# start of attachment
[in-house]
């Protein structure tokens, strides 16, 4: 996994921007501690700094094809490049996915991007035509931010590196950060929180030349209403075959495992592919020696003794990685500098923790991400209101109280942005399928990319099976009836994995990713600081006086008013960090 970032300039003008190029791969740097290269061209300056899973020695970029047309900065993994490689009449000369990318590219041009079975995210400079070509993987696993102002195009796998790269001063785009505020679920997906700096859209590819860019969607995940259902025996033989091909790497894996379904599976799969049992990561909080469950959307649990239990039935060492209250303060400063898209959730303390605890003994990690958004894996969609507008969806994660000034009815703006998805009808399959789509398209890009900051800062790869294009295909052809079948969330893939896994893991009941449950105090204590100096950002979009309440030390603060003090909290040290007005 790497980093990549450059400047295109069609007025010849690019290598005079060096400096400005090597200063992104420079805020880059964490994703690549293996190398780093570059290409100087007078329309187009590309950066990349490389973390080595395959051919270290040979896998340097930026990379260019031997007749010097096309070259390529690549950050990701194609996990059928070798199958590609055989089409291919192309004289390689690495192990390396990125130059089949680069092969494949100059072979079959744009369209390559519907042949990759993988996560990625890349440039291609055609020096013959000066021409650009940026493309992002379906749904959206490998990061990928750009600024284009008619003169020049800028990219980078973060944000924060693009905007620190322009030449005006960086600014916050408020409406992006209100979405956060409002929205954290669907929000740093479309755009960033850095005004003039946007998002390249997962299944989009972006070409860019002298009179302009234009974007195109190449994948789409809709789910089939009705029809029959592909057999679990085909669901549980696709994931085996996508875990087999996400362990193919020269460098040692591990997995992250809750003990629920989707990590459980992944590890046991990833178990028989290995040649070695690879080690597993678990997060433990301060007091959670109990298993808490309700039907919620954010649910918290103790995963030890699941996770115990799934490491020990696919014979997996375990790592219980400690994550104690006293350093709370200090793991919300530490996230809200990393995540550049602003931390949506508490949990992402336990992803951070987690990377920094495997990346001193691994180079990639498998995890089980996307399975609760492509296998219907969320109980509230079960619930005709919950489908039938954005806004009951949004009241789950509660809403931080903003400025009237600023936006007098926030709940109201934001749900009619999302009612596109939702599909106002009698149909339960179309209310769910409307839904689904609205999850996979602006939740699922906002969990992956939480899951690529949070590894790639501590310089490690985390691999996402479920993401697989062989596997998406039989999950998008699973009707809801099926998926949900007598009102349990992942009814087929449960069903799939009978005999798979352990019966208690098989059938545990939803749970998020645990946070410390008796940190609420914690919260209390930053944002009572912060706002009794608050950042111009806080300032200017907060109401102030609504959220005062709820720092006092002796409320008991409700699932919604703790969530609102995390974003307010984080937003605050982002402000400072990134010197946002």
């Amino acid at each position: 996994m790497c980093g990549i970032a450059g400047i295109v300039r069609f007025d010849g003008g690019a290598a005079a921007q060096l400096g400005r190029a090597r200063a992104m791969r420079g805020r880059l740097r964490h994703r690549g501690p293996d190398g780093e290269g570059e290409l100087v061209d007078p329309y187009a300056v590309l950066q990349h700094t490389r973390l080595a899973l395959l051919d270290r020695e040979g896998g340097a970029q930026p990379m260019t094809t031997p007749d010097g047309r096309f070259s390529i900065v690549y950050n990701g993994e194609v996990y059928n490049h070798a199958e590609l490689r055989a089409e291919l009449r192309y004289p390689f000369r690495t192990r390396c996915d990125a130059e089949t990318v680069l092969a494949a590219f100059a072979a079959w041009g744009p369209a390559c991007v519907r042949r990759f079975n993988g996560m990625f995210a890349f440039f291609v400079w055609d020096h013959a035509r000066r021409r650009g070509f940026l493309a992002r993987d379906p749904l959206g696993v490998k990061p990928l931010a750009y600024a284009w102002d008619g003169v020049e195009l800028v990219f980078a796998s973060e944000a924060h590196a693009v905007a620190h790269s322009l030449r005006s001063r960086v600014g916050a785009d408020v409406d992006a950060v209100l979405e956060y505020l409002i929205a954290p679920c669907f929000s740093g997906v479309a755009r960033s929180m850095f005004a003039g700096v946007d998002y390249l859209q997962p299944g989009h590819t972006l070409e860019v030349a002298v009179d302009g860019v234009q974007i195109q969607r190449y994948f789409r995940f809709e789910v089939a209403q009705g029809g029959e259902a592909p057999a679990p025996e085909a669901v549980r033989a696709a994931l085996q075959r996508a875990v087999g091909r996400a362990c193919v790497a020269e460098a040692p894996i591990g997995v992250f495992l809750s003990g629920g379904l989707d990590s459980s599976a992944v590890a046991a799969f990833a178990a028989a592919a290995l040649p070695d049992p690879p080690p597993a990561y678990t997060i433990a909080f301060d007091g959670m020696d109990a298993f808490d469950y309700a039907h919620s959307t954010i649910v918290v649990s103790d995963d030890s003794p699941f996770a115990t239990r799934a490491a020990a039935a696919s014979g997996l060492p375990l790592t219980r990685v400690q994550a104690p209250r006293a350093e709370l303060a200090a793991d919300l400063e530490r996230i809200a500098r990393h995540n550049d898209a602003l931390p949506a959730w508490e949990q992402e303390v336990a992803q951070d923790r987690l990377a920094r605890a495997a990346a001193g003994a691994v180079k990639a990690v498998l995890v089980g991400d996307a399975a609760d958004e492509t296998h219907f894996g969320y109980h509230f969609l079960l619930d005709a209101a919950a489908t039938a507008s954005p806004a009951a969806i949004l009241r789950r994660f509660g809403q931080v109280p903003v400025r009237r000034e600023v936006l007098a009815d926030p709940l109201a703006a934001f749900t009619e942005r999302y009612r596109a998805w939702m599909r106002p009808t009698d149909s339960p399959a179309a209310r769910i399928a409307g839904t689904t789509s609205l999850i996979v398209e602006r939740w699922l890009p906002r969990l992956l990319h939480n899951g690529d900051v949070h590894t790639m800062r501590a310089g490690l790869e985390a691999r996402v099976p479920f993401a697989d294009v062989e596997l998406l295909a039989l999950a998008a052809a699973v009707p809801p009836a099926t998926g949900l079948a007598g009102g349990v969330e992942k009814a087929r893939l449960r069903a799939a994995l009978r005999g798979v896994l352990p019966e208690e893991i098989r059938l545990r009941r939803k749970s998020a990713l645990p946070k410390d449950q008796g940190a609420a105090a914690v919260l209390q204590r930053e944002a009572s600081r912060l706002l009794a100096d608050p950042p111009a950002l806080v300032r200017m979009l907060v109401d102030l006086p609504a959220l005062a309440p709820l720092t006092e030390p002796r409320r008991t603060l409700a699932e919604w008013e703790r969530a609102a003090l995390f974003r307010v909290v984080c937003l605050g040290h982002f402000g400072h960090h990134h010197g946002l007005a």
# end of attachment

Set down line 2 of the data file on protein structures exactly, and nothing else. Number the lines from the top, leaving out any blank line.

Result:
């Protein structure tokens, strides 16, 4: 996994921007501690700094094809490049996915991007035509931010590196950060929180030349209403075959495992592919020696003794990685500098923790991400209101109280942005399928990319099976009836994995990713600081006086008013960090 970032300039003008190029791969740097290269061209300056899973020695970029047309900065993994490689009449000369990318590219041009079975995210400079070509993987696993102002195009796998790269001063785009505020679920997906700096859209590819860019969607995940259902025996033989091909790497894996379904599976799969049992990561909080469950959307649990239990039935060492209250303060400063898209959730303390605890003994990690958004894996969609507008969806994660000034009815703006998805009808399959789509398209890009900051800062790869294009295909052809079948969330893939896994893991009941449950105090204590100096950002979009309440030390603060003090909290040290007005 790497980093990549450059400047295109069609007025010849690019290598005079060096400096400005090597200063992104420079805020880059964490994703690549293996190398780093570059290409100087007078329309187009590309950066990349490389973390080595395959051919270290040979896998340097930026990379260019031997007749010097096309070259390529690549950050990701194609996990059928070798199958590609055989089409291919192309004289390689690495192990390396990125130059089949680069092969494949100059072979079959744009369209390559519907042949990759993988996560990625890349440039291609055609020096013959000066021409650009940026493309992002379906749904959206490998990061990928750009600024284009008619003169020049800028990219980078973060944000924060693009905007620190322009030449005006960086600014916050408020409406992006209100979405956060409002929205954290669907929000740093479309755009960033850095005004003039946007998002390249997962299944989009972006070409860019002298009179302009234009974007195109190449994948789409809709789910089939009705029809029959592909057999679990085909669901549980696709994931085996996508875990087999996400362990193919020269460098040692591990997995992250809750003990629920989707990590459980992944590890046991990833178990028989290995040649070695690879080690597993678990997060433990301060007091959670109990298993808490309700039907919620954010649910918290103790995963030890699941996770115990799934490491020990696919014979997996375990790592219980400690994550104690006293350093709370200090793991919300530490996230809200990393995540550049602003931390949506508490949990992402336990992803951070987690990377920094495997990346001193691994180079990639498998995890089980996307399975609760492509296998219907969320109980509230079960619930005709919950489908039938954005806004009951949004009241789950509660809403931080903003400025009237600023936006007098926030709940109201934001749900009619999302009612596109939702599909106002009698149909339960179309209310769910409307839904689904609205999850996979602006939740699922906002969990992956939480899951690529949070590894790639501590310089490690985390691999996402479920993401697989062989596997998406039989999950998008699973009707809801099926998926949900007598009102349990992942009814087929449960069903799939009978005999798979352990019966208690098989059938545990939803749970998020645990946070410390008796940190609420914690919260209390930053944002009572912060706002009794608050950042111009806080300032200017907060109401102030609504959220005062709820720092006092002796409320008991409700699932919604703790969530609102995390974003307010984080937003605050982002402000400072990134010197946002």